The concept of CRIT is something that I celebrate and admire greatly. Sometimes it feels like everyone is standing in line to just take advantage of an already bad situation financially with special needs families. CRIT even has what they call a "shop" but you go in and get what you need. Pre-loved items, new diapers... it's all there to help you along your stay at no cost. You go in and get what you need. CRIT has the right idea 100 percent. They are giving so many children a real chance at help because they aren't charging these families an arm and a leg for help. Generous donors are paving the way for possibilities for all of these children. And I'm all for telling insurance companies they can go hug a rock - most of the time that avenue feels worthless anyway.
There was also a beautiful sense of community as you walked the halls. Other parents openly saying hello, smiling, waiving. It was certainly friendly, warm and welcoming. I hope CRIT USA expands, I'd love it if they planted one in Colorado. While predominately a Spanish/American facility it accommodates and services all children with special needs and nationalities. If you are in the San Antonio area this center is definitely worth scheduling a tour/visit to determine if you think it is a good match for your child's needs. If nothing else your jaw will drop from all the fancy technology and resources it has to offer. This center gets a high five and a fist bump! It is amazing.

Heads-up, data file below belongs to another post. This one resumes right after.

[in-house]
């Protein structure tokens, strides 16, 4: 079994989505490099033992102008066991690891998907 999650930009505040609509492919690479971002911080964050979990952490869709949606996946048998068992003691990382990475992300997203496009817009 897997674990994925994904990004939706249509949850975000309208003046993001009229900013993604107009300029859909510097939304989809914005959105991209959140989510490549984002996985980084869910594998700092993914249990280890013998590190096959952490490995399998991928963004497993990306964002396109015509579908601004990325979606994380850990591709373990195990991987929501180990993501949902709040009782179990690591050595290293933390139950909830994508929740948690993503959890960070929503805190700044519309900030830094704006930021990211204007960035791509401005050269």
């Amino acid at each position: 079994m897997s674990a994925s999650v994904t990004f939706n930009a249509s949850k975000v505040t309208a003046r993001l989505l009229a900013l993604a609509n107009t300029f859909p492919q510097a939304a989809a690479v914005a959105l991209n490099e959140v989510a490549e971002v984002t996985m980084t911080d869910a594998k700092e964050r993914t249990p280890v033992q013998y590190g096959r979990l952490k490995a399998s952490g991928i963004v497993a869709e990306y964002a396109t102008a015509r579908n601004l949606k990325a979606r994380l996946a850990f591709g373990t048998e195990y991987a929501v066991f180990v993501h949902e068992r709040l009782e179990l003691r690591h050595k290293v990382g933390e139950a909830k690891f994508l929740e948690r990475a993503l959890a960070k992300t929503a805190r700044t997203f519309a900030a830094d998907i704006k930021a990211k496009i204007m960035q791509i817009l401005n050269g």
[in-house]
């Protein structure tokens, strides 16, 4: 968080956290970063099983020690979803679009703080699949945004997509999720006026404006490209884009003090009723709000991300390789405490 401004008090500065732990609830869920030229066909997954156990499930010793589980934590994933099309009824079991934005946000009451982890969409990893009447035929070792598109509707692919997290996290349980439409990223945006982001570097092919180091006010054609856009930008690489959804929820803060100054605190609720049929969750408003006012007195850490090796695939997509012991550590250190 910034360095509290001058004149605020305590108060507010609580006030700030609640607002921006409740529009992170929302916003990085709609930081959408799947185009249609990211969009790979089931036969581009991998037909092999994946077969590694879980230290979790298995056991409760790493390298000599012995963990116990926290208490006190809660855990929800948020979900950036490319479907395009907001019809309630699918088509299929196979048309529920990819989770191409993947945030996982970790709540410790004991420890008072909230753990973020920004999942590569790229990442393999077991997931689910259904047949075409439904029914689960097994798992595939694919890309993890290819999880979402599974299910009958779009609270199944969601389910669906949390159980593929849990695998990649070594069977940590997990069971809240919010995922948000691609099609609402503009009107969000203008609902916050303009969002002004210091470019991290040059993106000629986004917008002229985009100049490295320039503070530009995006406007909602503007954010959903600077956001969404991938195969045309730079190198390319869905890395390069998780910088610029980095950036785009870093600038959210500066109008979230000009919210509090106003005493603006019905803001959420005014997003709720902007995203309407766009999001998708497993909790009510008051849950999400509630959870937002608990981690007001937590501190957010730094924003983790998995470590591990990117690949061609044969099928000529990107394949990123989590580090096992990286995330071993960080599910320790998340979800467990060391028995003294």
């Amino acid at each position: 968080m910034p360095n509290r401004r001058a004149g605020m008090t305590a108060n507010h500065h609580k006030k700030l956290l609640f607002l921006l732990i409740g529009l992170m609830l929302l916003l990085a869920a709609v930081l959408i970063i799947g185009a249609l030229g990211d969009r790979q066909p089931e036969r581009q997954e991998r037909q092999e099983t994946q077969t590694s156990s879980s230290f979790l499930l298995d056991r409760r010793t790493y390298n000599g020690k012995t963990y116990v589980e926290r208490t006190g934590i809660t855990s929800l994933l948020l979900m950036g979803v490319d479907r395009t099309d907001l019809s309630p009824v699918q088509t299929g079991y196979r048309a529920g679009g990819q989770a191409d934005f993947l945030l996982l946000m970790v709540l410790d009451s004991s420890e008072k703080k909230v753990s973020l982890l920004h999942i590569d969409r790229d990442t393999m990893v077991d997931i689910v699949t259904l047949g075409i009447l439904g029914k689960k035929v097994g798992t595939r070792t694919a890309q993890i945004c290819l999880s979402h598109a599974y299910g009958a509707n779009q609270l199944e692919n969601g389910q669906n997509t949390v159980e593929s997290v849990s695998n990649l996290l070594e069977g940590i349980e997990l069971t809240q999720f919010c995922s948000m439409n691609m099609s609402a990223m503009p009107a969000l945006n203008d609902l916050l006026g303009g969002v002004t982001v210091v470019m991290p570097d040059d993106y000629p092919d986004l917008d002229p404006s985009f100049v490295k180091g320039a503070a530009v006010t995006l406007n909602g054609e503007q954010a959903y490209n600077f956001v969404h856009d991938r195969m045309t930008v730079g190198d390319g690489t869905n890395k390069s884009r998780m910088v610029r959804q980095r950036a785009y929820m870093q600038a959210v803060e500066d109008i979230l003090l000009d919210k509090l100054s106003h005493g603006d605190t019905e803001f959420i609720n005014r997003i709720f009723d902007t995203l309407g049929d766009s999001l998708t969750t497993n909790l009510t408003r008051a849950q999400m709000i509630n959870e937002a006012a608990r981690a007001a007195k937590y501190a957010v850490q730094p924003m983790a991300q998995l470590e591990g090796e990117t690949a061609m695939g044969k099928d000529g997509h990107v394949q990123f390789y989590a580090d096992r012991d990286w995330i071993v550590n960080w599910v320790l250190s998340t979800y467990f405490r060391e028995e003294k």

After our tour we met the co-founders of Project Angel Fares for dinner at at wonderful restaurant called Soluna. Texas has amazing Mexican food. A really pretty restaurant with incredible plants and flowers. We were greeted by Melissa and Kevin's son, Dylan. He gave us the biggest hug. A truly sweet and special young man. I could tell in his genuine hug that he is going to grow up in his parent's footsteps and do amazing acts of random kindness. He had such a tender way about him for his young age. Our hosts could not have been more lovely and true to their mission of helping children and families on the special needs journey. They have a sincere and honest passion, the kind of people when you are around them that inspires you personally to find ways of doing more - giving back more, helping more - being everything you can be to be that guiding light for someone else trying to find their way out of the darkness.
Dinner was scrumptious, and I think that Soluna had the best guacamole and queso that I have ever had. The presentation of food was just lovely. Comfort food at it's best. A must dine place if you are visiting San Antonio. After dinner we headed back to the hotel for the comforts of some great complimentary water and got some rest for our surprise visit to the San Antonio Aquarium and Sea World!!!!
Noah's Miracle by Stacy Warden is licensed under a Creative Commons Attribution-Noncommercial-No Derivative Works 3.0 United States License.